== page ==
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Testing General Relativity, and perhaps Quantum Gravity

  1. Mar 28, 2004 #1
    Not sure where to put this, so I'll drop it here.

    It seems that both NASA and ESA are committed to performing tests that may show deviations from GR.

    NASA has LATOR

    http://science.nasa.gov/headlines/y2004/26mar_einstein.htm

    And ESA has LISA
    http://www.esa.int/esaSC/120376_index_0_m.html

    and GAIA,
    http://www.esa.int/esaSC/120377_index_0_m.html

    and BepiColombo
    http://www.esa.int/esaSC/120391_index_0_m.html

    The main ESA fundemental physics page explains the relation between the missions:
    http://sci.esa.int/science-e/www/object/index.cfm?fobjectid=30467

    All of these mission should be operational by the end of the decade.
    All in all, I think that the 2010's will be an exicting time to do physics, as we may finally get some new experimental results that the theorists (which I will hopefully be joining) can sink their teeth in.

    Any thoughts, comments?
     
  2. jcsd
  3. Mar 28, 2004 #2

    LURCH

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    Yes, it is an exciting time to be alive for science. I have been following LIGO and looking forward to LISA. Meanwhile, we should be gettingnusefull information from Gravity Probe B , which is due to launch in a couple of weeks (April 17, to be exact).

    The data's on the way; gonna git some 4-1-1! :biggrin:
     
  4. Mar 28, 2004 #3

    Nereid

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    4-1-1?

    There's also a thread in General Astronomy & Cosmology talking about LATOR too; can we combine them?
     
  5. Apr 10, 2004 #4

    FZ+

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    Update: Gravity Probe B prepped for launch

    http://www.guardian.co.uk/comment/story/0,3604,1189322,00.html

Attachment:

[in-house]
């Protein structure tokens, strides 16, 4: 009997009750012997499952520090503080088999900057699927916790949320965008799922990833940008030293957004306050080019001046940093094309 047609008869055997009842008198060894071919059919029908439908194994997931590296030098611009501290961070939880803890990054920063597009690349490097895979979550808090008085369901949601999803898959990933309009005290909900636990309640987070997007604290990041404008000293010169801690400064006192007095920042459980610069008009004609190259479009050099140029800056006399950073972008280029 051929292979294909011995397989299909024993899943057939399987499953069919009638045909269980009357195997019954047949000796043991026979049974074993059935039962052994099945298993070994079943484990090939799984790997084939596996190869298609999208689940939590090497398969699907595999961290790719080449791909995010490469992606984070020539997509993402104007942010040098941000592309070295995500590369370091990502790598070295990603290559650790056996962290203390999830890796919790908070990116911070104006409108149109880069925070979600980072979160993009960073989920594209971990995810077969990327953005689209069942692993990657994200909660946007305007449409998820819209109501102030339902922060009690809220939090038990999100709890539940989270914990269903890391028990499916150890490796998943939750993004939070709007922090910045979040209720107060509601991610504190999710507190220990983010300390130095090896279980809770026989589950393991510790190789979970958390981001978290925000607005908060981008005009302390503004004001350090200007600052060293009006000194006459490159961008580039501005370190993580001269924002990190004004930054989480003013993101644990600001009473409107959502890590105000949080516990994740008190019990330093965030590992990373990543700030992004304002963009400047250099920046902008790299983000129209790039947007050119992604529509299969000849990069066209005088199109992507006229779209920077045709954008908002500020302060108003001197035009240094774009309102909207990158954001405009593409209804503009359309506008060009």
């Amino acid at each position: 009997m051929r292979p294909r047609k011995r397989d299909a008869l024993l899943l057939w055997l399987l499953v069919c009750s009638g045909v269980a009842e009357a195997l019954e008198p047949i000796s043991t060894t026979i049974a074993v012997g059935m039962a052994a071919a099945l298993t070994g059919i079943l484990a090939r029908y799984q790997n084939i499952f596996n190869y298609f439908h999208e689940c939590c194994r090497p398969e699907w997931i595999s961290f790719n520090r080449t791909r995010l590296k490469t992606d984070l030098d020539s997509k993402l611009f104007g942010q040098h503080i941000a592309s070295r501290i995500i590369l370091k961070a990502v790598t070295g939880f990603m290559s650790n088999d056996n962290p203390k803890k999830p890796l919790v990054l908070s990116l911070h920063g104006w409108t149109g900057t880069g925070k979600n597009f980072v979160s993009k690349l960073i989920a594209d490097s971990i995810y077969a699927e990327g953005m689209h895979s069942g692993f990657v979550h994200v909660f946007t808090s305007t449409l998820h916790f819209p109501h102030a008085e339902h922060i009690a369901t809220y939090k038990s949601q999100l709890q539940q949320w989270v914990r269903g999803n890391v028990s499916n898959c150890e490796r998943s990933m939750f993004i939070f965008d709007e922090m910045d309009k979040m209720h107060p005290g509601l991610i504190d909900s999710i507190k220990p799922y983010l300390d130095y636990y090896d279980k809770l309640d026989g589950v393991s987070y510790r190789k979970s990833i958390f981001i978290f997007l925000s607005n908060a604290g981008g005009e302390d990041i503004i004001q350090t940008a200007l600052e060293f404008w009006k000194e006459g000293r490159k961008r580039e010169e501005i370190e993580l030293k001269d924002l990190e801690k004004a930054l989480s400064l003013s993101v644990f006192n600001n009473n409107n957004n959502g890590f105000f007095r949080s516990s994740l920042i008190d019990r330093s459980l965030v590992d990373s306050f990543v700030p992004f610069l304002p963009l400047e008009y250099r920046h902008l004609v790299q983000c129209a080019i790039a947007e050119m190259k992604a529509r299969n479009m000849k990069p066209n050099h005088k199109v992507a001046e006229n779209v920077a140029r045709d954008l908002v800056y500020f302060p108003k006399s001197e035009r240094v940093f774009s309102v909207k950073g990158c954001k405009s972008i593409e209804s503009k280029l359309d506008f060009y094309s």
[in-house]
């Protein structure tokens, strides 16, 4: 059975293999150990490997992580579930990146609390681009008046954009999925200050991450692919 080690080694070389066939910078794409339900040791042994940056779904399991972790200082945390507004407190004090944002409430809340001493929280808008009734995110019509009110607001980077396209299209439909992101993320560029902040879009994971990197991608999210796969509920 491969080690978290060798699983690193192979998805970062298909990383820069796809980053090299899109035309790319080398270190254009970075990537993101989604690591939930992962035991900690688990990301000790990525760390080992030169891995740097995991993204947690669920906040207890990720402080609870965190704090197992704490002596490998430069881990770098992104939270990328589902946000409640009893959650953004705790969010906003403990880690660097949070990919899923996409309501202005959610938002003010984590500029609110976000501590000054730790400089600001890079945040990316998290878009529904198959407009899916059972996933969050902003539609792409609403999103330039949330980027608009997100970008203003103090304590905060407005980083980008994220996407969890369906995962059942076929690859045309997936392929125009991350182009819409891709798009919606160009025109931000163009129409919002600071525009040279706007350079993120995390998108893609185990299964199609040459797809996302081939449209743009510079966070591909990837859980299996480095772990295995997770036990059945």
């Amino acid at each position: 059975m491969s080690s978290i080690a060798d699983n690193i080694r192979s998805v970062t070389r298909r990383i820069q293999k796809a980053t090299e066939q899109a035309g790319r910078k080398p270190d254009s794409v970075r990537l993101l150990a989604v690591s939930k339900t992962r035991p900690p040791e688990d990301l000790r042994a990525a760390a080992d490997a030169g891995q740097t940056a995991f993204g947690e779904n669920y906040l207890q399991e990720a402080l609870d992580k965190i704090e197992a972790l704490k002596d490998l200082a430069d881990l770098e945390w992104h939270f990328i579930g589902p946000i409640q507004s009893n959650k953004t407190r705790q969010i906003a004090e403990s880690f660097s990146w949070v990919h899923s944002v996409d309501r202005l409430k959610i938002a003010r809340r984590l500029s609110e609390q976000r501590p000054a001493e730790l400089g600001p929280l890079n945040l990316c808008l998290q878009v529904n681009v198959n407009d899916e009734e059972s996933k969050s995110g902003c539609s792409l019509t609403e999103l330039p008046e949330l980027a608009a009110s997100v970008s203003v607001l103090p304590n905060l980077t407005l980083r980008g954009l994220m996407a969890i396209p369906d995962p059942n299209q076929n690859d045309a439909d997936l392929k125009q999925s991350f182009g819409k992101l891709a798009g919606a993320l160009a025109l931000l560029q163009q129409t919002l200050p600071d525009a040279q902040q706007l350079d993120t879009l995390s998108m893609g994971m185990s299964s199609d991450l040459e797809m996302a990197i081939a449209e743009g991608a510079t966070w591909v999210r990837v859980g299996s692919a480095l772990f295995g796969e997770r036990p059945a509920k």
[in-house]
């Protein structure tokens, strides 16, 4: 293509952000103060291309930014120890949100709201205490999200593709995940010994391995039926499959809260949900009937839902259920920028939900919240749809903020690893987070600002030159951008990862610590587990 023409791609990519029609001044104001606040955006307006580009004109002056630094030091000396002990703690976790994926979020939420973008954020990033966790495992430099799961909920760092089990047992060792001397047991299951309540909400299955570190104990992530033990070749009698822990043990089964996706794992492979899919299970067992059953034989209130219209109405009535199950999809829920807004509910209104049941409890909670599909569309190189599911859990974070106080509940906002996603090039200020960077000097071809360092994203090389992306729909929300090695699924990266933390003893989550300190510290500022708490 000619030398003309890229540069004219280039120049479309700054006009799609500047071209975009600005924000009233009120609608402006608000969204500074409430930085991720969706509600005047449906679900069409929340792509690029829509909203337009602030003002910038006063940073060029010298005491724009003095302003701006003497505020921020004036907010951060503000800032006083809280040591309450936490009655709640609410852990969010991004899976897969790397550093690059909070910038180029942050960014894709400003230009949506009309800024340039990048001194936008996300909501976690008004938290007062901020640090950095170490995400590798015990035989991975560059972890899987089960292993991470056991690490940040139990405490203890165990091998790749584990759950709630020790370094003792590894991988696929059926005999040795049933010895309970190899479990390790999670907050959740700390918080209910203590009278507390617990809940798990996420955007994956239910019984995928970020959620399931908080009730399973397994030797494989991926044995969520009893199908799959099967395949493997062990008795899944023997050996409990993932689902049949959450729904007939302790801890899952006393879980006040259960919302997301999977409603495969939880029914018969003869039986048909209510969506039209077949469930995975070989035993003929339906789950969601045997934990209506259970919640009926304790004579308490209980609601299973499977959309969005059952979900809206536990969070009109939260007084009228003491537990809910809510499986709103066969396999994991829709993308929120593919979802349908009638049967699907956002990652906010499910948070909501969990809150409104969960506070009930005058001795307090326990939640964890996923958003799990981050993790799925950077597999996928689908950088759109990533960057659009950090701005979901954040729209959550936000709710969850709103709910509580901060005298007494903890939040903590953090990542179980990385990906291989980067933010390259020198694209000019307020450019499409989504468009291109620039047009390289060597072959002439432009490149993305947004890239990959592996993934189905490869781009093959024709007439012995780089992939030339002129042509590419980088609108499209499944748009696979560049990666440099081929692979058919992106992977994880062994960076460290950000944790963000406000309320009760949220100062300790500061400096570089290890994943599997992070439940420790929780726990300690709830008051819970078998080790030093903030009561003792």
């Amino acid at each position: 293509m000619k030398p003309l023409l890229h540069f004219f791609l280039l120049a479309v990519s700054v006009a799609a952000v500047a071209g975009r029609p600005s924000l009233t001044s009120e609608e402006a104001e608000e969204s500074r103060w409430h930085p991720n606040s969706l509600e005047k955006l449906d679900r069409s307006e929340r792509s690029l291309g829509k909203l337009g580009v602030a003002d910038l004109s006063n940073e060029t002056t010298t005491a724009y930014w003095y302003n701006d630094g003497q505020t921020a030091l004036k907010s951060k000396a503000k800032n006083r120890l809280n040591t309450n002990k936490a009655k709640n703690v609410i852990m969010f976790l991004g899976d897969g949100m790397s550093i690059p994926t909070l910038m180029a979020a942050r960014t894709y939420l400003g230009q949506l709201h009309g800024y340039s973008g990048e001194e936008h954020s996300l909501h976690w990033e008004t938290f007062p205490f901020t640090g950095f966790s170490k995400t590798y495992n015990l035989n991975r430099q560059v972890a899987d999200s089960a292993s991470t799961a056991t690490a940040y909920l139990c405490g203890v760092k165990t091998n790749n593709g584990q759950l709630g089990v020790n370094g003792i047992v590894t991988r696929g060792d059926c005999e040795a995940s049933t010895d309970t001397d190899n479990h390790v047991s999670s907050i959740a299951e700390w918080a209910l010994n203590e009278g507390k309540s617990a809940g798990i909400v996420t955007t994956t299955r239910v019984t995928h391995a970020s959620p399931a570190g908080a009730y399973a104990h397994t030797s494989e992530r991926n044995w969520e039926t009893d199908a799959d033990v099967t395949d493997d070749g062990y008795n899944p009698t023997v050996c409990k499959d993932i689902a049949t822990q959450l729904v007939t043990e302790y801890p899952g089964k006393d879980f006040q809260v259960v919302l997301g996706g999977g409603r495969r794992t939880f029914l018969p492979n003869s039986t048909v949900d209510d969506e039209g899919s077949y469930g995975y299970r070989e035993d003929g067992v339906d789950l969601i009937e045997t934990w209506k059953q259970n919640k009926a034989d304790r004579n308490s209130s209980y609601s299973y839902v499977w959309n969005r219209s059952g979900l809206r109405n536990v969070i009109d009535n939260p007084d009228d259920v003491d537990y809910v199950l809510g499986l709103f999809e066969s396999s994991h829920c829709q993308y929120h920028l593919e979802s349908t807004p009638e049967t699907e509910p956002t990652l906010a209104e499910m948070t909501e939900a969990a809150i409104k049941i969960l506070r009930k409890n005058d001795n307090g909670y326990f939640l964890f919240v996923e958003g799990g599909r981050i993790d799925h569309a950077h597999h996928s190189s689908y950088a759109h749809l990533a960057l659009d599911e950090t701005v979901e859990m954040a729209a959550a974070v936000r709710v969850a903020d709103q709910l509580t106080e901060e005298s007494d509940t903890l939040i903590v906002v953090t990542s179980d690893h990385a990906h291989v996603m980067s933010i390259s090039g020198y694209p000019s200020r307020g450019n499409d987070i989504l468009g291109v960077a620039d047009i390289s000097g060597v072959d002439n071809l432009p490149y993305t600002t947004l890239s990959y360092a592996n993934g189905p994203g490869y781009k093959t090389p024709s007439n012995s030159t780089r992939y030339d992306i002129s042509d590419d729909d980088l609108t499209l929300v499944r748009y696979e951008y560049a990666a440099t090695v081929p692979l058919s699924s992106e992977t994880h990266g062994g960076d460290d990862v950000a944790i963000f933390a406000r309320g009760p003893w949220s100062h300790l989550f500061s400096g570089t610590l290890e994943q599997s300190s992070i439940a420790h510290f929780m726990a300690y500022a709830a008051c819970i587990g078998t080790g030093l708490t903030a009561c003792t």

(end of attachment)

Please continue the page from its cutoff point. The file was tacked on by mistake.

6. Apr 10, 2004 #5

    LURCH

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    Sorry; "information". Got a little excited.
     
  7. Apr 12, 2004 #6

    Nereid

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    Let me guess ... in the US, if you dial 411, a friendly voice-activated system will try to find a telephone number for you (in exchange for your hard-earned cash?); if it fails you *might* be connected to a real live human (possibly in the Philippines), and everyone ( :smile: ) in the US calls this 'information'? :cool:
     
  8. Apr 13, 2004 #7

    LURCH

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    Exacterly :wink:
     
  9. Apr 13, 2004 #8

    Phobos

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    let's try this in the relativity forum...
     
  10. Apr 14, 2004 #9
    @ FZ+
    Yeah!
    Gravity probe B rulz! What a fantastic piece of kit!
    Anyone fancy guessing if the GPB results will conform with GR?

    I reckon they'll totally conform!
    Space time is warped by gravity. We already knew really. And we known pretty much exactly how much it is warped, since 1916.
    But it's just nice to go over old familiar ground. Just like when you replay all the deathmatch levels on unreal tournament. 'cept this cost a bit more. About $700m more.

    But it's not a certainty!
    Has that bizzare slowing of satelitte bug been squashed yet? Any chance GPB will shed light on that?
     
  11. Apr 14, 2004 #10

    Nereid

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    Gravity Probe B

    Now's the chance for all those with alternative theories to GR: what do YOU predict the GPB results will be? Write them down, and publish them (e.g. in PF's own Theory Development).

    "bizzare slowing of satellite bug" = Pioneer anomaly? If so, AFAIK it remains just that, an anomaly; no other observations to confirm it, yet further analyses continue to fail to identify its origin as a systematic effect, due to known phenomena.
     
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